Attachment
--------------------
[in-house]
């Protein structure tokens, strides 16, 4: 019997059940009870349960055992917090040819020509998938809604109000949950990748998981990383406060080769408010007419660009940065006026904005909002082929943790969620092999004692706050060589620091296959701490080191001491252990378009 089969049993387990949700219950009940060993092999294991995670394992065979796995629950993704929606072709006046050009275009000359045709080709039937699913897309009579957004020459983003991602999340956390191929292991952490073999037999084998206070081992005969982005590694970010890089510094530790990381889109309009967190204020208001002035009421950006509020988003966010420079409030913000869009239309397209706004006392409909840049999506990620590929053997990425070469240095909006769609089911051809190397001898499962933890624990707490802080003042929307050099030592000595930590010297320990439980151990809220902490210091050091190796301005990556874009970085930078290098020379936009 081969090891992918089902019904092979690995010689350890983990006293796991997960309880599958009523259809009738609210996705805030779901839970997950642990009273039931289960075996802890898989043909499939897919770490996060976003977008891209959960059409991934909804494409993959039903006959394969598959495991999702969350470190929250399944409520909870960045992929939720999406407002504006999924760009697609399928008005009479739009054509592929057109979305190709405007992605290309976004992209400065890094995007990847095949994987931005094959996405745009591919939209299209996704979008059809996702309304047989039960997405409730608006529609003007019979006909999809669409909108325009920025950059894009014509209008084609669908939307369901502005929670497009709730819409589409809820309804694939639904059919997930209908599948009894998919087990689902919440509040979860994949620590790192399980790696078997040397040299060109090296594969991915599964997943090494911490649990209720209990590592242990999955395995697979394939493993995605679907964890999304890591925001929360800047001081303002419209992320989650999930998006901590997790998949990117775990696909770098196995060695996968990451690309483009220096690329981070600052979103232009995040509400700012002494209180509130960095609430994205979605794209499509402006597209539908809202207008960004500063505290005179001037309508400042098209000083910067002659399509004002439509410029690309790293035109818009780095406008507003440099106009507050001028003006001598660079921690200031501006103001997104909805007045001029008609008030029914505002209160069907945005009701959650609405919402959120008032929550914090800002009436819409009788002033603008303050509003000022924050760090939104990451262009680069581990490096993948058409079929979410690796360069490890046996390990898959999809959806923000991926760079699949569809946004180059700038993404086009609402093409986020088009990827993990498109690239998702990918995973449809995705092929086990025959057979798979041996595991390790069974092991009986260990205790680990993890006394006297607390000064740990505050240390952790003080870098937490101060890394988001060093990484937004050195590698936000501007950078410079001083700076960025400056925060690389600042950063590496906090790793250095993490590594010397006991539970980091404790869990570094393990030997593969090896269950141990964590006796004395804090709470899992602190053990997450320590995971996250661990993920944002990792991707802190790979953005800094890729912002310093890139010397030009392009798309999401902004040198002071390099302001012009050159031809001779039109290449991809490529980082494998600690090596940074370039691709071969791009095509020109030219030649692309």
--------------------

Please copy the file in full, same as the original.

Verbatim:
[in-house]
């Protein structure tokens, strides 16, 4: 019997059940009870349960055992917090040819020509998938809604109000949950990748998981990383406060080769408010007419660009940065006026904005909002082929943790969620092999004692706050060589620091296959701490080191001491252990378009 089969049993387990949700219950009940060993092999294991995670394992065979796995629950993704929606072709006046050009275009000359045709080709039937699913897309009579957004020459983003991602999340956390191929292991952490073999037999084998206070081992005969982005590694970010890089510094530790990381889109309009967190204020208001002035009421950006509020988003966010420079409030913000869009239309397209706004006392409909840049999506990620590929053997990425070469240095909006769609089911051809190397001898499962933890624990707490802080003042929307050099030592000595930590010297320990439980151990809220902490210091050091190796301005990556874009970085930078290098020379936009 081969090891992918089902019904092979690995010689350890983990006293796991997960309880599958009523259809009738609210996705805030779901839970997950642990009273039931289960075996802890898989043909499939897919770490996060976003977008891209959960059409991934909804494409993959039903006959394969598959495991999702969350470190929250399944409520909870960045992929939720999406407002504006999924760009697609399928008005009479739009054509592929057109979305190709405007992605290309976004992209400065890094995007990847095949994987931005094959996405745009591919939209299209996704979008059809996702309304047989039960997405409730608006529609003007019979006909999809669409909108325009920025950059894009014509209008084609669908939307369901502005929670497009709730819409589409809820309804694939639904059919997930209908599948009894998919087990689902919440509040979860994949620590790192399980790696078997040397040299060109090296594969991915599964997943090494911490649990209720209990590592242990999955395995697979394939493993995605679907964890999304890591925001929360800047001081303002419209992320989650999930998006901590997790998949990117775990696909770098196995060695996968990451690309483009220096690329981070600052979103232009995040509400700012002494209180509130960095609430994205979605794209499509402006597209539908809202207008960004500063505290005179001037309508400042098209000083910067002659399509004002439509410029690309790293035109818009780095406008507003440099106009507050001028003006001598660079921690200031501006103001997104909805007045001029008609008030029914505002209160069907945005009701959650609405919402959120008032929550914090800002009436819409009788002033603008303050509003000022924050760090939104990451262009680069581990490096993948058409079929979410690796360069490890046996390990898959999809959806923000991926760079699949569809946004180059700038993404086009609402093409986020088009990827993990498109690239998702990918995973449809995705092929086990025959057979798979041996595991390790069974092991009986260990205790680990993890006394006297607390000064740990505050240390952790003080870098937490101060890394988001060093990484937004050195590698936000501007950078410079001083700076960025400056925060690389600042950063590496906090790793250095993490590594010397006991539970980091404790869990570094393990030997593969090896269950141990964590006796004395804090709470899992602190053990997450320590995971996250661990993920944002990792991707802190790979953005800094890729912002310093890139010397030009392009798309999401902004040198002071390099302001012009050159031809001779039109290449991809490529980082494998600690090596940074370039691709071969791009095509020109030219030649692309």